The Clash of Hypotheses: The EU's Eastern Enlargement
AbstractThis paper presents four hypotheses about the causes of the 2004 Eastern enlargement of the EU. Each of them draws upon a distinct theory of international relations, from neorealism, through neoliberalism and social institutionalism, to linguistic, Wittgensteinian constructivism. Each hypothesis is preceded by a short introduction into the theory itself, its basic assumptions about the nature of the international system and the incentives for individual agent's behaviour. The core of each chapter is the construction of particular hypothesis on the causes of the past EU enlargement on the grounds of these more general (meta)theoretical propositions. The hypotheses themselves are not empirically tested and assessed here. Nevertheless, in some cases I offer alterations or corrections to the basic hypotheses in response to critiques.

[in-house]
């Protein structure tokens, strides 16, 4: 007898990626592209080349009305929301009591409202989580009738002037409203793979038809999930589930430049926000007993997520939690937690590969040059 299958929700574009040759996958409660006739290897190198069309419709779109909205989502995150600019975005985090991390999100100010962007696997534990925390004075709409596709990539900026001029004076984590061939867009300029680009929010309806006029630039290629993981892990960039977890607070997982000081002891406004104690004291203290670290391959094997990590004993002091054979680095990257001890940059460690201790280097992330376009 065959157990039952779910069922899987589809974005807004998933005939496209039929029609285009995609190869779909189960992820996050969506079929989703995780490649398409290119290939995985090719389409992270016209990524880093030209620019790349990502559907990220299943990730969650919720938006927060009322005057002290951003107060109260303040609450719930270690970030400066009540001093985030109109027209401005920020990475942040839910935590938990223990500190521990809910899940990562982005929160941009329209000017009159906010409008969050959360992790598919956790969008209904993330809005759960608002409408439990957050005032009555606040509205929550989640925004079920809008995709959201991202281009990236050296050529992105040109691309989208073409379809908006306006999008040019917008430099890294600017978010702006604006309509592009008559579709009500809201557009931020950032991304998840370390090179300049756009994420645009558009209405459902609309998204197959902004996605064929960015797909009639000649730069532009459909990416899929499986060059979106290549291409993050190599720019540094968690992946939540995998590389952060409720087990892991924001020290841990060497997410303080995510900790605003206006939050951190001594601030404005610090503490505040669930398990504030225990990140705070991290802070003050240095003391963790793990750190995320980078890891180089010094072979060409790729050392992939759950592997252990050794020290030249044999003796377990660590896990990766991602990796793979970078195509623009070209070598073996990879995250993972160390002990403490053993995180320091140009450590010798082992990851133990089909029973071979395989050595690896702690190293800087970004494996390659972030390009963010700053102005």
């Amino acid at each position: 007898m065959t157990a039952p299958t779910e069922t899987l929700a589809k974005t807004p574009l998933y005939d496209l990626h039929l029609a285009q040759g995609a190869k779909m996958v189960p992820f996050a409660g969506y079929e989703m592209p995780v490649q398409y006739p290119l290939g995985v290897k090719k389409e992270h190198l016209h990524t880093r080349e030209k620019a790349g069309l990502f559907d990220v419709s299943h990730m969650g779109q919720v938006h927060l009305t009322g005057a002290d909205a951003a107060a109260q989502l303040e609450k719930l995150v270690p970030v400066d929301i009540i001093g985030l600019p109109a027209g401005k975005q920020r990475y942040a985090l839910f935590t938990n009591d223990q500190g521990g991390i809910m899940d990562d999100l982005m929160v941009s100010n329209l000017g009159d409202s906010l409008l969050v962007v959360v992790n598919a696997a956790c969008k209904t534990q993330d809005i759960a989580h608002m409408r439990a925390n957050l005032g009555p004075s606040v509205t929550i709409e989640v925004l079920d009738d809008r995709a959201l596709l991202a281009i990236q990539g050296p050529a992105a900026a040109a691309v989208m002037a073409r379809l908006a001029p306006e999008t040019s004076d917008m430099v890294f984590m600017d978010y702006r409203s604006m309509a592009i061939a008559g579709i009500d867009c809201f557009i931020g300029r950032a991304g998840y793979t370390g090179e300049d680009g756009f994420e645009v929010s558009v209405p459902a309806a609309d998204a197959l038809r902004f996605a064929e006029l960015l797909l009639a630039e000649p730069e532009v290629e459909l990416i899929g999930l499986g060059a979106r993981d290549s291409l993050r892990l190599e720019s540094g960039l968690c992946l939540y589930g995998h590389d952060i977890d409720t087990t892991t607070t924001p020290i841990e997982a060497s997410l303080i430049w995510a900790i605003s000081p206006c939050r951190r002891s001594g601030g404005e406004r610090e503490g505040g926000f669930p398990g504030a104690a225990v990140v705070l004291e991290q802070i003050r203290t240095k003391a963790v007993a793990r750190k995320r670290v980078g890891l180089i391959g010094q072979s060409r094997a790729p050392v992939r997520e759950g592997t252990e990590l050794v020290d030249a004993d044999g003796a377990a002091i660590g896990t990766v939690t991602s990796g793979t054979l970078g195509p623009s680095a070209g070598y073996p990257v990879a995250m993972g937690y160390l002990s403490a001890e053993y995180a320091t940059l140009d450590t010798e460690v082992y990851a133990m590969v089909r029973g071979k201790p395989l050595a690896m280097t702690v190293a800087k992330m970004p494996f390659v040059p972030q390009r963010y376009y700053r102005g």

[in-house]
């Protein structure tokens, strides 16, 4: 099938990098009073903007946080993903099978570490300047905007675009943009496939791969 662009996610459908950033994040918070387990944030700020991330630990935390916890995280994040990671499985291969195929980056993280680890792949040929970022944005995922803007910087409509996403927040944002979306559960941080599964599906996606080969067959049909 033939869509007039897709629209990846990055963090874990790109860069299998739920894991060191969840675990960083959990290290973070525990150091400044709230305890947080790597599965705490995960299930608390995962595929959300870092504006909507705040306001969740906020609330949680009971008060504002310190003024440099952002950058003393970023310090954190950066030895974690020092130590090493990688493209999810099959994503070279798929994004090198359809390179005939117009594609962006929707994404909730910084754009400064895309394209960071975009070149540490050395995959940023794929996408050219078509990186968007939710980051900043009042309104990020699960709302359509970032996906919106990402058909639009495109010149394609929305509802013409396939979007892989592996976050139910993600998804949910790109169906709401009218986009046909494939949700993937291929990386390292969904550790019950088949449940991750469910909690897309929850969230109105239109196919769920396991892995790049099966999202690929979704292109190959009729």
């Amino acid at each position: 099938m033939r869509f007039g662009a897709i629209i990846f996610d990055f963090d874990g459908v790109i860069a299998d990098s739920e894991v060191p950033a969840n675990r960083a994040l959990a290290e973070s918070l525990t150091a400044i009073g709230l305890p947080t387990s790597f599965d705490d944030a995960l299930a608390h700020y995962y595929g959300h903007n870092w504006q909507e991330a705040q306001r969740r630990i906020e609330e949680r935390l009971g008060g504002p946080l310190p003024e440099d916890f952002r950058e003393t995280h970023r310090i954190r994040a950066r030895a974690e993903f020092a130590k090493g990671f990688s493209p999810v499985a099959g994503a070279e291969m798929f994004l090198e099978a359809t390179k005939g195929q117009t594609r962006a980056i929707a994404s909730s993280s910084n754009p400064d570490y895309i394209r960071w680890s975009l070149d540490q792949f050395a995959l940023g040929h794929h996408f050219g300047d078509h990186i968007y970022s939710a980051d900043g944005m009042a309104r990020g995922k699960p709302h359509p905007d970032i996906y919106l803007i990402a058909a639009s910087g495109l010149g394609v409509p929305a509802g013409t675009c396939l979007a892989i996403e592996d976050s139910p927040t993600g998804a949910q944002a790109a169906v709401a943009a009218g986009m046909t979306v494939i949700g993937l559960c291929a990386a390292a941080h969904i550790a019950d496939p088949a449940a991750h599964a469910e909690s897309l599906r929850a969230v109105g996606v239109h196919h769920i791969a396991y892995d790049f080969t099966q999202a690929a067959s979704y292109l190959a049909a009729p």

Mezinárodní vztahy / Czech Journal of International Relations publishes under Creative Commons Attribution-NoDerivatives 4.0. Authors retain copyright and grant the journal right of first publication. Anyone is allowed to use, share, copy, distribute, or display the work with an acknowledgement of the work's authorship and initial publication in this journal. The journal allows others to copy, distribute and display only original copies of our publications.